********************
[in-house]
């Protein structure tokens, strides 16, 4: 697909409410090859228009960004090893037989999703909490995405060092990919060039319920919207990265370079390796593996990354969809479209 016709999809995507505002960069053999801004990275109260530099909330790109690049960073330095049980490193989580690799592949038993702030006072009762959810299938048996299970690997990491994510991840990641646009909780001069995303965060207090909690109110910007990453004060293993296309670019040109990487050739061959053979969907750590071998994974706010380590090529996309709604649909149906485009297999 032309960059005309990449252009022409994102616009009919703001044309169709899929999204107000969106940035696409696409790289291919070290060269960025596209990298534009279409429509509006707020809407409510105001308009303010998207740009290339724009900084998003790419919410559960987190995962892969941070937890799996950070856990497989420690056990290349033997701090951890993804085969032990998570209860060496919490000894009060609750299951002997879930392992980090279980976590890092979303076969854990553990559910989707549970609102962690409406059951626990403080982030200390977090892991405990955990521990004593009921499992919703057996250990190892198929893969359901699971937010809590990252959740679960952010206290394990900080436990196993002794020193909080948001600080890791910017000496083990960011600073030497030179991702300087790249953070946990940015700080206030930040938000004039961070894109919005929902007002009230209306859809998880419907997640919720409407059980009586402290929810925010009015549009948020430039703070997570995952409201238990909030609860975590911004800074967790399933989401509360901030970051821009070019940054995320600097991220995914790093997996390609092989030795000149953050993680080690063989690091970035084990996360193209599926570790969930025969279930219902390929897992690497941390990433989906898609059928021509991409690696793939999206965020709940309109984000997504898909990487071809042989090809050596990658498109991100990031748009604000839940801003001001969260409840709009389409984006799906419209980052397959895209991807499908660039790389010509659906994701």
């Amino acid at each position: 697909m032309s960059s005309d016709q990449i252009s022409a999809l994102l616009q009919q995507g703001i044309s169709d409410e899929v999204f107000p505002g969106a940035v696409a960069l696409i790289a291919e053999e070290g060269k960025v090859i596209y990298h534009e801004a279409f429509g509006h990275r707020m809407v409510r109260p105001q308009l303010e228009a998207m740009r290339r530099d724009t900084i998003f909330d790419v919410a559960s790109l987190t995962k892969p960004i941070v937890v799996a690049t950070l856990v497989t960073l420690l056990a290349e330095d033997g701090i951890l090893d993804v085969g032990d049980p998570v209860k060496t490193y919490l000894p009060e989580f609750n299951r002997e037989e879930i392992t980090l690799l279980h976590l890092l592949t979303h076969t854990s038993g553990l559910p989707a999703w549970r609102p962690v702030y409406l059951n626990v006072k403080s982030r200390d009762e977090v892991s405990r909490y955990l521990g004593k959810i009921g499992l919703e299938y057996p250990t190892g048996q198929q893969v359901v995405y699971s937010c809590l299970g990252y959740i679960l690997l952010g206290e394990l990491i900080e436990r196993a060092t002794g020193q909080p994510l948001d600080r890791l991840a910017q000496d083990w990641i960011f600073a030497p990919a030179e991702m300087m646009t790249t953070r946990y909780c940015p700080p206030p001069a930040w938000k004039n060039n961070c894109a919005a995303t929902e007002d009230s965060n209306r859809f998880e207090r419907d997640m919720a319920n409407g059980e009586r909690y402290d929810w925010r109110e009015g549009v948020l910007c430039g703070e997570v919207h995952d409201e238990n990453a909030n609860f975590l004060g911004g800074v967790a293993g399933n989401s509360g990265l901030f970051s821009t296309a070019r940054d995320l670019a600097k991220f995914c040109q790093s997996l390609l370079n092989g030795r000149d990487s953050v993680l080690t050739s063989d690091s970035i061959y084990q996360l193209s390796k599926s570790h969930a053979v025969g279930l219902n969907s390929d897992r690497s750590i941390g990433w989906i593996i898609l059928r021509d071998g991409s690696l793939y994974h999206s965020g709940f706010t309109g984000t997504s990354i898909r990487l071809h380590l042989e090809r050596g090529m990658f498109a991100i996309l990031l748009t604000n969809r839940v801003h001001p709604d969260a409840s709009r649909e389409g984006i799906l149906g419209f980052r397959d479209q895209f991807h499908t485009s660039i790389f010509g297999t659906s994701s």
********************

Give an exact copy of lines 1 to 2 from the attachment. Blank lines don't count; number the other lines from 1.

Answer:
[in-house]
């Protein structure tokens, strides 16, 4: 697909409410090859228009960004090893037989999703909490995405060092990919060039319920919207990265370079390796593996990354969809479209 016709999809995507505002960069053999801004990275109260530099909330790109690049960073330095049980490193989580690799592949038993702030006072009762959810299938048996299970690997990491994510991840990641646009909780001069995303965060207090909690109110910007990453004060293993296309670019040109990487050739061959053979969907750590071998994974706010380590090529996309709604649909149906485009297999 032309960059005309990449252009022409994102616009009919703001044309169709899929999204107000969106940035696409696409790289291919070290060269960025596209990298534009279409429509509006707020809407409510105001308009303010998207740009290339724009900084998003790419919410559960987190995962892969941070937890799996950070856990497989420690056990290349033997701090951890993804085969032990998570209860060496919490000894009060609750299951002997879930392992980090279980976590890092979303076969854990553990559910989707549970609102962690409406059951626990403080982030200390977090892991405990955990521990004593009921499992919703057996250990190892198929893969359901699971937010809590990252959740679960952010206290394990900080436990196993002794020193909080948001600080890791910017000496083990960011600073030497030179991702300087790249953070946990940015700080206030930040938000004039961070894109919005929902007002009230209306859809998880419907997640919720409407059980009586402290929810925010009015549009948020430039703070997570995952409201238990909030609860975590911004800074967790399933989401509360901030970051821009070019940054995320600097991220995914790093997996390609092989030795000149953050993680080690063989690091970035084990996360193209599926570790969930025969279930219902390929897992690497941390990433989906898609059928021509991409690696793939999206965020709940309109984000997504898909990487071809042989090809050596990658498109991100990031748009604000839940801003001001969260409840709009389409984006799906419209980052397959895209991807499908660039790389010509659906994701």